My story, “The Bay,” has been posted at So New – Necessary Fiction. The editor, Steve Himmer, has been posting weekly stories since February and has already posted great stories by writers such as James Stegall, Savannah Schroll-Guz, Jimmy Chen, and Kathy Fish.
Archive | April, 2009
A friend of mine who works with the Redmond Arts Commission wanted to spread the word about Redmond’s search for its first Poet Laureate. The term of the position is for three years, with compensation up to $5,000 for each year. Applicants must be an established poet, resident of Redmond or unincorporated King County or record of involvement with Redmond’s literary organizations. Applications must have a record of public performance. And, the kicker, they must be willing to promote poetry in Redmond. Application is due on July 1, 2009.
Keenan is enjoying the taste of his popsicle. Sheldon would like one, too.
It is weird that is has only been about 24 hours since writer Mark Probst posted a report of Amazon’s odd, arbitrary (and therefore most likely human rather than computerized decision [okay here is the human/machine factor and a good explanation via Technology, Books and Other Neat Stuff]) to disable sales ranks, and therefore remove from searches GLBT work from its catalog. “Glitch” or no, this whole thing touches on several ways in which new media has positive and negative effects on the production of culture. On one hand, it is easier for anyone to produce unmediated content. Just visit Lulu and upload your manifesto or that novel that you have spent years writing. At the same time, new media has absorbed and consolidated huge swaths of the media landscape include retail (bookstores and record stores) and newspapers.
Nice how one really big bookseller can just suddenly decide to change the whole landscape for gay people isn’t it. I just have to note here that the Lambda Rising in Baltimore closed last year, due to declining sales. They’re not the only small booksellers who have had to close by any means, and I can appreciate how a place like Amazon was good for all the gay folk who didn’t have a local gay bookstore to go to, but I can’t blame the folks who were raising the alarm about the decline of the independent book sellers for having a round of “I Told You So’s right about now.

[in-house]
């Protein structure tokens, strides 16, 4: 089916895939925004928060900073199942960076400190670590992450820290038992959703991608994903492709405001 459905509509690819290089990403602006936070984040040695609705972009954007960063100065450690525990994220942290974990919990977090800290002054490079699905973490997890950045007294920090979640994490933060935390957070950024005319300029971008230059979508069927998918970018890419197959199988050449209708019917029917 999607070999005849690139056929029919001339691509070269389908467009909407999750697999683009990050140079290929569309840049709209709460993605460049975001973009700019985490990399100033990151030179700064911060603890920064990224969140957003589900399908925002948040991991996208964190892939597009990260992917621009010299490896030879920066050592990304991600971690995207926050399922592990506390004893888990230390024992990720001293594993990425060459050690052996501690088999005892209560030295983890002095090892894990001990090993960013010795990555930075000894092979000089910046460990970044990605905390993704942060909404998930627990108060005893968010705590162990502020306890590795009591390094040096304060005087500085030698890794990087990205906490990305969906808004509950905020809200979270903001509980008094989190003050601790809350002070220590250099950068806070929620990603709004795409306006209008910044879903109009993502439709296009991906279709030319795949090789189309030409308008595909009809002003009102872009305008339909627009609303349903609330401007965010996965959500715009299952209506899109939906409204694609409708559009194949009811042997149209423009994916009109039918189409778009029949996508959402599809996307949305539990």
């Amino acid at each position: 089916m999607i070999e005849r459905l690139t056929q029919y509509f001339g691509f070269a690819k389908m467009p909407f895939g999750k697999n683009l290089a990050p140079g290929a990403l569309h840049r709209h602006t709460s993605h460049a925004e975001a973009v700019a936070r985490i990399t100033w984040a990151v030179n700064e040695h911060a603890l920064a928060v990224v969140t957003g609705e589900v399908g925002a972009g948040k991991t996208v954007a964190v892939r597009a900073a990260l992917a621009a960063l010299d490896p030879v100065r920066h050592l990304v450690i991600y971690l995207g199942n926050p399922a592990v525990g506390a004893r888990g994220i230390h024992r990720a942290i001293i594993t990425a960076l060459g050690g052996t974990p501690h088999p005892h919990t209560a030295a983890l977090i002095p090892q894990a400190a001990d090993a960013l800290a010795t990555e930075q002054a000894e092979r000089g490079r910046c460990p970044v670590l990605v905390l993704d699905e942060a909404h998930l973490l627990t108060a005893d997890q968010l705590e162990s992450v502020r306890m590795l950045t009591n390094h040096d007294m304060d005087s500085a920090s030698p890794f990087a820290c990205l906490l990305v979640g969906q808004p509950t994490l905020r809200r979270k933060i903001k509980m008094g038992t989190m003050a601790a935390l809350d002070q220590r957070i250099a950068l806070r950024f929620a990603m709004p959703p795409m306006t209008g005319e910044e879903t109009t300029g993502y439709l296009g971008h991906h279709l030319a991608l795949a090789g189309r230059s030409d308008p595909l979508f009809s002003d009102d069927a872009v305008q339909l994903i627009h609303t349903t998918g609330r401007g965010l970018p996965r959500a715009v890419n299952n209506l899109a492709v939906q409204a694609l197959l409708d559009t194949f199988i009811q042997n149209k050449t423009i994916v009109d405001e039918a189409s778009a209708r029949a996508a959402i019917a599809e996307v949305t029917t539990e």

You’re my loud neighbor, the one who leaves the caw of football on the television while preening in the bathroom mirror, keeping one eye to the glass. You flip over to the other. Your friends guffaw at Late Night with Letterman. I bang the straw broom against the ceiling, but they just hop and squawk.
From my collection of stories – Misplaced Alice — (http://tinyurl.com/missalice)
Last summer I traveled to Lawrence KS. While my wife and I were there she took me to see a fashion show and I was stuck by the freewheeling, radical, and whimsical nature of the designs. Once I had enough to drink I was no longer bothered by the fact that I was wearing a wool jacket that I bought sometime last century at the GAP. I began to think, this is something I can do. I can do this. If I can get someone to build and design my dreams, I can wear my turn of the century GAP jacket and do what I want — people will mark it down as eccentricity. They will say, he is a shoe designer. Of course, I won’t wear the shoes.
My step was to figure out how to draw a shoe. I would skip any kind of training in nonsense such as fabric, leather, or orthopedic considerations. These were limitations to the imagination. If I could draw it, then it could be fabricated. I could pay someone to wear it, someone to photograph it, and then I would beat off to the global production system. Definitely green production. Definitely with workers rights in mind. Made in Omaha.
I created five radical shoe designs stealing, er rather, creatively-inspired by the basic form of the Christian Louboutin shoe-boot.
My initial presentation didn’t garner any interested manufactures. But even Thomas Edison and Christian Dior had slow starts. I present to you: my five shoe designs.
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